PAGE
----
By Kara Witherow, Editor
If you drive through downtown Brooklet, you may catch an impromptu porch concert put on by Marjorie and John Frazier.
In mid-October, John, playing guitar, and Marjorie, both members of Brooklet United Methodist Church, surprised neighbors and passers-by with a stirring and heartfelt rendition of “Precious Lord, Take My Hand.”
The Fraziers, Brooklet UMC choir members, also filmed themselves and sent the video to music director Mandy Mitchell. Mitchell used the Frazier’s video in the church’s live and online worship services and posted it to the church’s Facebook page.
It’s one way the church’s music ministry has reimagined itself in the midst of the coronavirus pandemic.
Like most – if not all – South Georgia congregations, Brooklet UMC ceased in-person worship services in March. The choir wasn’t able to gather and still isn’t meeting in person, and it’s been a challenge to rethink the music ministry, Mitchell said.
But music is important, and with a lot of prayer, creativity, and flexibility, the congregation has embraced this new reality.
Mitchell reached out to choir members and asked them to use their phones to film themselves playing the piano, singing, or playing instruments. Videos began to fill her inbox, and with help from her husband and Josh Burnham, Brooklet UMC’s worship leader, she used them in the church’s two worship services.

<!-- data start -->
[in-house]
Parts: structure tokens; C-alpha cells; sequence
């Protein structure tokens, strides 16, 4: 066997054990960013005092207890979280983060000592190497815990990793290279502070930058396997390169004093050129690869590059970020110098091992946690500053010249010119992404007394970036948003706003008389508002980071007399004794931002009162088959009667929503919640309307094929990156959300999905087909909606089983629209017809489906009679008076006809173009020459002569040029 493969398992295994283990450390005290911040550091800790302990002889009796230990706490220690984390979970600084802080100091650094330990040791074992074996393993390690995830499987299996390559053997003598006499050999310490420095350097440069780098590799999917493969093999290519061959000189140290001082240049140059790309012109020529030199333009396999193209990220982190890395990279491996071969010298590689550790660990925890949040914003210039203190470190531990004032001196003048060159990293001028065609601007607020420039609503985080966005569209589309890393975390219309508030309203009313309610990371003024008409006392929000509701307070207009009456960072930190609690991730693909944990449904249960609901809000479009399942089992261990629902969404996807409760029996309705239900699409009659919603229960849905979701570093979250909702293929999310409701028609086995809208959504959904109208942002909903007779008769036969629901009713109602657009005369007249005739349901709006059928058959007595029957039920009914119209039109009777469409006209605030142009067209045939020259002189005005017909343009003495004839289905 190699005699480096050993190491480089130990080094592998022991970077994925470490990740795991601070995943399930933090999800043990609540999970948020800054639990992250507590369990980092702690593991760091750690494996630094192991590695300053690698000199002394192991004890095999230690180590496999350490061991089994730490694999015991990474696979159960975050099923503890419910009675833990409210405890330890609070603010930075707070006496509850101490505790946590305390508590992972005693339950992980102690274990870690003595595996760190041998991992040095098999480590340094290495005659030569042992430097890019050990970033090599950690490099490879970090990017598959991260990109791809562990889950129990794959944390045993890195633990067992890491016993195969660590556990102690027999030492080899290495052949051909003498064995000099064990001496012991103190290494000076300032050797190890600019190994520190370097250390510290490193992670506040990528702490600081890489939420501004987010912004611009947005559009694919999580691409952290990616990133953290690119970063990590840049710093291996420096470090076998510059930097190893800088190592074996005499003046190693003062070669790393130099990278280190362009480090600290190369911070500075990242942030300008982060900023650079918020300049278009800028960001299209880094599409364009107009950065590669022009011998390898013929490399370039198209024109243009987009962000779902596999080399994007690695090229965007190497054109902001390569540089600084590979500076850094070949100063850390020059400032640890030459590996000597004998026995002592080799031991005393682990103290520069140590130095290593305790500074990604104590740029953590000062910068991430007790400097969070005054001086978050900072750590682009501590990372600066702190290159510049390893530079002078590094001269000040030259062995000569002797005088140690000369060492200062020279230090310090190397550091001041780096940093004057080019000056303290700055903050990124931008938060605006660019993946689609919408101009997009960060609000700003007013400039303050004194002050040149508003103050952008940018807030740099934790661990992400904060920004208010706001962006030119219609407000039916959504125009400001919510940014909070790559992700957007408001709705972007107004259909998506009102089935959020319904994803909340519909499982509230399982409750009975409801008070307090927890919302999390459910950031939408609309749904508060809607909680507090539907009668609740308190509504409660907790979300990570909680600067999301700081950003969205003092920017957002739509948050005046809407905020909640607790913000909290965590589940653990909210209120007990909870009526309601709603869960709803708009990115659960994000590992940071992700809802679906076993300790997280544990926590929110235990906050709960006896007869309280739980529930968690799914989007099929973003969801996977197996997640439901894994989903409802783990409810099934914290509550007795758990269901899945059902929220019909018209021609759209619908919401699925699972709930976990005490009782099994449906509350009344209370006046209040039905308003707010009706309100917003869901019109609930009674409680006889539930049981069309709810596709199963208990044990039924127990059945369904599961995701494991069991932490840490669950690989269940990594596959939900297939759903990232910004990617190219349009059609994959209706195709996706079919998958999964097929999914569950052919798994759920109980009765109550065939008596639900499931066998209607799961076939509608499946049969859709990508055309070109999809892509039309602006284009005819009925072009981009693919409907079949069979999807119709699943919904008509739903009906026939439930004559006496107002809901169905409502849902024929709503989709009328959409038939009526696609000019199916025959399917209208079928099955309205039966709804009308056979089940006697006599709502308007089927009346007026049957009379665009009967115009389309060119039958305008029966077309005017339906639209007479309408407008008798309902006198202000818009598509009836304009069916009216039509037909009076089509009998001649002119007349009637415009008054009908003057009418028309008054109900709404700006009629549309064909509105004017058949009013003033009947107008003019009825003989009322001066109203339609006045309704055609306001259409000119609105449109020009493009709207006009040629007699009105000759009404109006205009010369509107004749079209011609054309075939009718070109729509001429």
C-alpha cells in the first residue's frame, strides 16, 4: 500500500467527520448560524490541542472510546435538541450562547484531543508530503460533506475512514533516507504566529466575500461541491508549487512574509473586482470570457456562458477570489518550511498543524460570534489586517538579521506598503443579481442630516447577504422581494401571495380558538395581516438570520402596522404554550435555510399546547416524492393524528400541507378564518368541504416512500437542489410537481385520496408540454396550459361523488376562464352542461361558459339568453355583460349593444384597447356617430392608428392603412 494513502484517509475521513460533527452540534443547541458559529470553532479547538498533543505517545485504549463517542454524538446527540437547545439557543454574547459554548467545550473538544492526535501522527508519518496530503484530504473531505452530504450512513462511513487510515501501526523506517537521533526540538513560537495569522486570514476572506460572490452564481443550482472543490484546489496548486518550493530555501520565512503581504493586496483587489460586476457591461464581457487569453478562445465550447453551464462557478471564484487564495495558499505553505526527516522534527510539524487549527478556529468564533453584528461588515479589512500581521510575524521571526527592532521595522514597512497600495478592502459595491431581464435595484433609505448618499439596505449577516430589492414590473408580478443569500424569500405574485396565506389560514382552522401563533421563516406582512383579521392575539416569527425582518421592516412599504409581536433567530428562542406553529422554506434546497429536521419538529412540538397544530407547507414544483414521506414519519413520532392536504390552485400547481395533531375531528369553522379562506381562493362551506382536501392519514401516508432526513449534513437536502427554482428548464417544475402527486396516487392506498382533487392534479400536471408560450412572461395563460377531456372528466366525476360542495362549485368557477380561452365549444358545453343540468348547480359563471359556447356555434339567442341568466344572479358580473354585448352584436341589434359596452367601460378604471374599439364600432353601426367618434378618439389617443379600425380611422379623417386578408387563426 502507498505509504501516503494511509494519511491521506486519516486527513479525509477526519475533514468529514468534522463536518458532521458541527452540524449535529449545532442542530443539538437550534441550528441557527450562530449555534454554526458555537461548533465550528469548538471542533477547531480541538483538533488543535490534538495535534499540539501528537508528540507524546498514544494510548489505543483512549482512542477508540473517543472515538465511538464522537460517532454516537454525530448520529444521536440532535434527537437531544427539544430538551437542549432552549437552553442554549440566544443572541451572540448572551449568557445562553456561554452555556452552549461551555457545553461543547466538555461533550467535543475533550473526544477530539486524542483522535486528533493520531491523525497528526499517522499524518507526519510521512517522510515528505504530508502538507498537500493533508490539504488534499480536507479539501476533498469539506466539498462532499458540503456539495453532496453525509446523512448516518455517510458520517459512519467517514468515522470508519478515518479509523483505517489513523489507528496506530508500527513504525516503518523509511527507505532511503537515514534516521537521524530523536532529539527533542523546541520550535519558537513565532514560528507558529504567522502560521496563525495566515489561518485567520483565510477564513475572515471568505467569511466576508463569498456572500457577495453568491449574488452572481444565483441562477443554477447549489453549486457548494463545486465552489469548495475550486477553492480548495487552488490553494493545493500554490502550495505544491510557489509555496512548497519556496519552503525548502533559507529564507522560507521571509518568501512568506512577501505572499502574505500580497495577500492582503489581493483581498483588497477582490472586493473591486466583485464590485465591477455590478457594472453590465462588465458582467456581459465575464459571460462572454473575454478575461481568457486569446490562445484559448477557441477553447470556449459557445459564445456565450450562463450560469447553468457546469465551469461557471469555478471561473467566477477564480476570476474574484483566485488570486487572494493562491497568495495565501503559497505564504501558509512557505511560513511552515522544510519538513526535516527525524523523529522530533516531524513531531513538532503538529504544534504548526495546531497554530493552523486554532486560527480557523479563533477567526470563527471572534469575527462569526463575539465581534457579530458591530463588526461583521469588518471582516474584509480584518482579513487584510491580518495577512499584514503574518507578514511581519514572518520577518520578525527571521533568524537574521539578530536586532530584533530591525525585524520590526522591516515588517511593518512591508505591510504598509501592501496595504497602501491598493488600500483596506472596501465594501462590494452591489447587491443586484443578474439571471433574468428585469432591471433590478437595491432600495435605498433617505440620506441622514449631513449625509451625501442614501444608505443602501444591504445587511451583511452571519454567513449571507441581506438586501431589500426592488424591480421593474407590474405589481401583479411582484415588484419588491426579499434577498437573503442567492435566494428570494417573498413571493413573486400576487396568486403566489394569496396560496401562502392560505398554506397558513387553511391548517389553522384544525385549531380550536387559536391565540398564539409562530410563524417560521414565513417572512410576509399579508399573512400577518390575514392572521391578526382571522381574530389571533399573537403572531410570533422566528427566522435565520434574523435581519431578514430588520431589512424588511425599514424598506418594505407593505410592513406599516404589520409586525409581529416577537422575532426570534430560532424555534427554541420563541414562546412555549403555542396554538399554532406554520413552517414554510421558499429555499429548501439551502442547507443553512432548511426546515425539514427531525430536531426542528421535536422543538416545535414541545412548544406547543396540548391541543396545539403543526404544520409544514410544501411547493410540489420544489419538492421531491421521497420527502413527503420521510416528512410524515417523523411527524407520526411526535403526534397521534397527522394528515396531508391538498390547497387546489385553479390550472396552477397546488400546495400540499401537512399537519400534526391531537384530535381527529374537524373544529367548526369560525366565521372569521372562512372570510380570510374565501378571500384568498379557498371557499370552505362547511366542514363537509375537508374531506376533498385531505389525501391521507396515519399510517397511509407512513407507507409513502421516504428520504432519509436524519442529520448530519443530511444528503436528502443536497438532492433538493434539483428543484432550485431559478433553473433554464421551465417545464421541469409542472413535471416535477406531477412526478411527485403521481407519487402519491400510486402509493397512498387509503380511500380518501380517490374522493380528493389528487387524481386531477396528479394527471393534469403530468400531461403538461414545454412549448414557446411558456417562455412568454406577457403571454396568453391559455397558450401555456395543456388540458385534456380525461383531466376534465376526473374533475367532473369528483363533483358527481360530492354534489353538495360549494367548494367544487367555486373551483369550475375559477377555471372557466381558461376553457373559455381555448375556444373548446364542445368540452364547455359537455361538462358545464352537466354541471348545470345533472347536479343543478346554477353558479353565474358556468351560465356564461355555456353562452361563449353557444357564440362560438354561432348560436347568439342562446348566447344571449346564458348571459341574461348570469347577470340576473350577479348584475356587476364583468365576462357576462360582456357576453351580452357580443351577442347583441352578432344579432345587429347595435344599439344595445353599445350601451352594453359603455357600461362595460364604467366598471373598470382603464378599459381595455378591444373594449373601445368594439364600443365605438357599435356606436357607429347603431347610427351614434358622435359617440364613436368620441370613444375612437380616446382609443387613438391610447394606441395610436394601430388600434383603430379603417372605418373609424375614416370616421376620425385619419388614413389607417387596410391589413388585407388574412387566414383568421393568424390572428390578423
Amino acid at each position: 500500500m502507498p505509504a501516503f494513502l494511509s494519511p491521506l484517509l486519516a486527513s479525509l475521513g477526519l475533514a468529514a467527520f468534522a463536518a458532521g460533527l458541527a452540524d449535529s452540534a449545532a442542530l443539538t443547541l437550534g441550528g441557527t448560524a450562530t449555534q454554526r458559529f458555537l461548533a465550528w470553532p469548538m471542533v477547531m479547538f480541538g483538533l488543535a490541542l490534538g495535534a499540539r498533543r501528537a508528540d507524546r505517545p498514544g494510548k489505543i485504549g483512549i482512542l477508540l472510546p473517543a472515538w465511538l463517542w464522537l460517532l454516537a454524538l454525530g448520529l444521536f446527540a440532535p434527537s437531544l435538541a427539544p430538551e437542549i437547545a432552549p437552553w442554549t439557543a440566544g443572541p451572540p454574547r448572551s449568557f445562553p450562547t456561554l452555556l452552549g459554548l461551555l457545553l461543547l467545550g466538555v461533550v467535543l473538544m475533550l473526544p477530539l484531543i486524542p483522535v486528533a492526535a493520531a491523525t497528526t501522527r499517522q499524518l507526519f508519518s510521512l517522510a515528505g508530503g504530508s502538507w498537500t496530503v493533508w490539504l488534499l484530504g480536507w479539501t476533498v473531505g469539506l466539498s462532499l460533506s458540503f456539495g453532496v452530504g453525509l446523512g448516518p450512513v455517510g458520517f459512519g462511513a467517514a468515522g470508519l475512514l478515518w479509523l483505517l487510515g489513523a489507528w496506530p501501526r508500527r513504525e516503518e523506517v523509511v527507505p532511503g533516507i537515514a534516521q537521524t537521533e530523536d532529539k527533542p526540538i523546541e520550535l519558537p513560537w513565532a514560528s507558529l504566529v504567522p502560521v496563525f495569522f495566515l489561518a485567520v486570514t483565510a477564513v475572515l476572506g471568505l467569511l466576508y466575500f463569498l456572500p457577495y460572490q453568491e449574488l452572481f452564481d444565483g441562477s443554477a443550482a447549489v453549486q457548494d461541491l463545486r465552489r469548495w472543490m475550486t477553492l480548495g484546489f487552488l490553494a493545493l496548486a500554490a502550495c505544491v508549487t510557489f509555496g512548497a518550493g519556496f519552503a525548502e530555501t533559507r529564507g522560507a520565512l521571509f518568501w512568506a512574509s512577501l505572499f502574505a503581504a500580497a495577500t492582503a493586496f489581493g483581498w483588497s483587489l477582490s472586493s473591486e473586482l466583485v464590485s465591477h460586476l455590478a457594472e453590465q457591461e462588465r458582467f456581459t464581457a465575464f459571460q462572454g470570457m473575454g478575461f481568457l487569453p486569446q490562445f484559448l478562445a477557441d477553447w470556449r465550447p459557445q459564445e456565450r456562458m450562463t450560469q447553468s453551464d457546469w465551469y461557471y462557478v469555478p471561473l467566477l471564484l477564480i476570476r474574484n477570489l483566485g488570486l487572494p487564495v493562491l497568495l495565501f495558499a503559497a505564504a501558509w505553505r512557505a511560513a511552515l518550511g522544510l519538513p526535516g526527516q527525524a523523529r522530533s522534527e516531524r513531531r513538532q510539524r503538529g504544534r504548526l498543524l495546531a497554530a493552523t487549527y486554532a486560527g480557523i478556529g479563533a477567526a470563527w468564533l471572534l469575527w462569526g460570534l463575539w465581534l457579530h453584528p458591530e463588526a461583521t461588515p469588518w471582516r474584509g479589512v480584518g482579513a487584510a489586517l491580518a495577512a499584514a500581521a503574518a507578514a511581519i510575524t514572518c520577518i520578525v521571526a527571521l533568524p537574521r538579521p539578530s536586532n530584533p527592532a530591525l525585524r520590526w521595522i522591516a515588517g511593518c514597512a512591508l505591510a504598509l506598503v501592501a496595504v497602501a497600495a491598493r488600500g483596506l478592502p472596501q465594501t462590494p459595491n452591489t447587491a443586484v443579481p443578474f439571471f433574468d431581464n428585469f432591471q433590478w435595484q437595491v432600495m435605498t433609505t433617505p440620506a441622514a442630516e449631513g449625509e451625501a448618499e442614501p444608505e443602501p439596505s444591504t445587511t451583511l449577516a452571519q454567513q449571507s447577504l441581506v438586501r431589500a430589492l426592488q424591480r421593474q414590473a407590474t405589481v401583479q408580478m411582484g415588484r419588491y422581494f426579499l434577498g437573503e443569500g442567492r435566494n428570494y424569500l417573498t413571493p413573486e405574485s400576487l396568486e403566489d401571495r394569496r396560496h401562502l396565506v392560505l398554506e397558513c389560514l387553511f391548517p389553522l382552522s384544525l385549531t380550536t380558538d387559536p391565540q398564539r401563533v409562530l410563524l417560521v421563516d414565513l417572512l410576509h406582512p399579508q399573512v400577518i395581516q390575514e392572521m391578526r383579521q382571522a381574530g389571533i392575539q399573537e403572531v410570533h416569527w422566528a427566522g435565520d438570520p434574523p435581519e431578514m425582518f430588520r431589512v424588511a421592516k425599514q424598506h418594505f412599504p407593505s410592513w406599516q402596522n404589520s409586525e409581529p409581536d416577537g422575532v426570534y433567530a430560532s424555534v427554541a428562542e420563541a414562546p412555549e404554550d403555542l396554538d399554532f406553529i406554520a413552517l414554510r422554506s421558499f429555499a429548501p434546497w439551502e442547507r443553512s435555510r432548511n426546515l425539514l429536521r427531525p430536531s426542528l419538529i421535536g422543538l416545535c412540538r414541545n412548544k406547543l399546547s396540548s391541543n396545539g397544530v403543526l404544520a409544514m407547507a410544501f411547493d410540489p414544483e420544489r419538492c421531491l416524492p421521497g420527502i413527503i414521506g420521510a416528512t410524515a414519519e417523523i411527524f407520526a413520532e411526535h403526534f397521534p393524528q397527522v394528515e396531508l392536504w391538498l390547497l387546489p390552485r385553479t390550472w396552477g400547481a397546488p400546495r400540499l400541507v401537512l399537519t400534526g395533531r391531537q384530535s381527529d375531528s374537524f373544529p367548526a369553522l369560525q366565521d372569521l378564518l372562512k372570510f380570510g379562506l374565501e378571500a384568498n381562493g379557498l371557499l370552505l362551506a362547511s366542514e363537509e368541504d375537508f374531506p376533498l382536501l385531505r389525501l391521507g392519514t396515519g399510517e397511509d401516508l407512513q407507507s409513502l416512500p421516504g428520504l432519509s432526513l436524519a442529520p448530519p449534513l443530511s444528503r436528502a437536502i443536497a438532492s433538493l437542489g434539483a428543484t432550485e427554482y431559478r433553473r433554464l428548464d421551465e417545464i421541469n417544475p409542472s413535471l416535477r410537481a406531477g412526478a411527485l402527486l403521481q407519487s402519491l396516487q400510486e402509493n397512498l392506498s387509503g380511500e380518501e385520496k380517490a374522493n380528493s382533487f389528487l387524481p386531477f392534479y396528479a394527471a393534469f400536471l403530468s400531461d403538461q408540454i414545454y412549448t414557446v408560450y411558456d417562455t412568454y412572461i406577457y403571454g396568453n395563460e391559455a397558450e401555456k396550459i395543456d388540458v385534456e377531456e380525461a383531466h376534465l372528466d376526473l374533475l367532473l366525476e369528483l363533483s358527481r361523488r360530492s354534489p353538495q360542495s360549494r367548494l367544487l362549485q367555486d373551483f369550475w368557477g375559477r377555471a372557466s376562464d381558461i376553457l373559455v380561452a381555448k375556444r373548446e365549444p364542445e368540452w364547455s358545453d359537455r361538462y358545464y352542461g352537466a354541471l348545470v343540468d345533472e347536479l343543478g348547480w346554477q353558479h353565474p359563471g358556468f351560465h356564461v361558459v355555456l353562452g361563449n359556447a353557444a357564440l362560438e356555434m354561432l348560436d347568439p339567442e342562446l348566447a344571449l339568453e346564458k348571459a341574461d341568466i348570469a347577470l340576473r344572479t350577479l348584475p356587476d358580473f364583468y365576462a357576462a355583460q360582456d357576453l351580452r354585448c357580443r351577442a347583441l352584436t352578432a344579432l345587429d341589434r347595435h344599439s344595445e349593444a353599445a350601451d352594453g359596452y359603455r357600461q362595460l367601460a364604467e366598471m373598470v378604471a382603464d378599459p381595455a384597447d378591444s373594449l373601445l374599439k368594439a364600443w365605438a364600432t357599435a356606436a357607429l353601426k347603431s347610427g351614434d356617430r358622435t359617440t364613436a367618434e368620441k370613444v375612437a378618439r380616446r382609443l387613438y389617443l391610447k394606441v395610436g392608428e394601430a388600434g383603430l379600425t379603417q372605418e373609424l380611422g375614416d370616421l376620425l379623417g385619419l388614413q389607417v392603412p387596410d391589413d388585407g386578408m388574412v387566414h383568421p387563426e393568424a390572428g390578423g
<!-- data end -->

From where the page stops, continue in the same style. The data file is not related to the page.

“It’s about sharing your gifts, and that’s what we asked them to do, to share,” Mitchell said. “And who knows how God will use it.”
And while the congregation began meeting in-person again on June 21, many still aren’t ready or feel comfortable to be in a crowd and choose to worship online, said pastor Rev. Chip Strickland. Incorporating the submitted videos into the worship services connects those who are worshipping in person and those who are worshiping virtually.
“It’s a special time that we can stay in touch with folks who aren’t there in person with us,” he said. “It’s not quite the same, but it’s got us back together, and that’s the main thing.”
While there have certainly been challenges, Mitchell said there have been positives to the pandemic, too. Several church and choir members who hadn’t previously volunteered have offered to serve because they want to see ministries they care about flourish and continue.
“It’s been a tough road, but it’s been a journey worth fighting for,” she said. “I just can’t imagine a church without music, without a way of lifting praises.”